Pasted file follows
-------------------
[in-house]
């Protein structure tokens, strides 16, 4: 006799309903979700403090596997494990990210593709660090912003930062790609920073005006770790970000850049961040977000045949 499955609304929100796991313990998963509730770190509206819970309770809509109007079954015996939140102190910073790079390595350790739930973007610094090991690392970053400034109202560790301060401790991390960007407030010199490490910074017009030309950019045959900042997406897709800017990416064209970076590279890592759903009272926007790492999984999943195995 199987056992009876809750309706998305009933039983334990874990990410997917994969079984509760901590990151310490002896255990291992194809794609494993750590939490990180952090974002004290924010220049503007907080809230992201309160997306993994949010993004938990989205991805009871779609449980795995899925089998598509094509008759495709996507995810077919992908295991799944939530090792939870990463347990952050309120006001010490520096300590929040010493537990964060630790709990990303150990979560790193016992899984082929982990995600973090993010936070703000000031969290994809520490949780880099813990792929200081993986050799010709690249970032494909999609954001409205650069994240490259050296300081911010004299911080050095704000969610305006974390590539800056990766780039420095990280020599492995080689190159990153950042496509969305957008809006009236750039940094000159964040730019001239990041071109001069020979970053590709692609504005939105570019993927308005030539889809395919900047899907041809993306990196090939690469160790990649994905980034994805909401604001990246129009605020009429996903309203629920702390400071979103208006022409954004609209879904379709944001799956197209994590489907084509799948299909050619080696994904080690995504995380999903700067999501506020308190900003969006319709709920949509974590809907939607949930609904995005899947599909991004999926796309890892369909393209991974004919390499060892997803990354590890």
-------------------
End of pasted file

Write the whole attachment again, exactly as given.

[in-house]
């Protein structure tokens, strides 16, 4: 006799309903979700403090596997494990990210593709660090912003930062790609920073005006770790970000850049961040977000045949 499955609304929100796991313990998963509730770190509206819970309770809509109007079954015996939140102190910073790079390595350790739930973007610094090991690392970053400034109202560790301060401790991390960007407030010199490490910074017009030309950019045959900042997406897709800017990416064209970076590279890592759903009272926007790492999984999943195995 199987056992009876809750309706998305009933039983334990874990990410997917994969079984509760901590990151310490002896255990291992194809794609494993750590939490990180952090974002004290924010220049503007907080809230992201309160997306993994949010993004938990989205991805009871779609449980795995899925089998598509094509008759495709996507995810077919992908295991799944939530090792939870990463347990952050309120006001010490520096300590929040010493537990964060630790709990990303150990979560790193016992899984082929982990995600973090993010936070703000000031969290994809520490949780880099813990792929200081993986050799010709690249970032494909999609954001409205650069994240490259050296300081911010004299911080050095704000969610305006974390590539800056990766780039420095990280020599492995080689190159990153950042496509969305957008809006009236750039940094000159964040730019001239990041071109001069020979970053590709692609504005939105570019993927308005030539889809395919900047899907041809993306990196090939690469160790990649994905980034994805909401604001990246129009605020009429996903309203629920702390400071979103208006022409954004609209879904379709944001799956197209994590489907084509799948299909050619080696994904080690995504995380999903700067999501506020308190900003969006319709709920949509974590809907939607949930609904995005899947599909991004999926796309890892369909393209991974004919390499060892997803990354590890």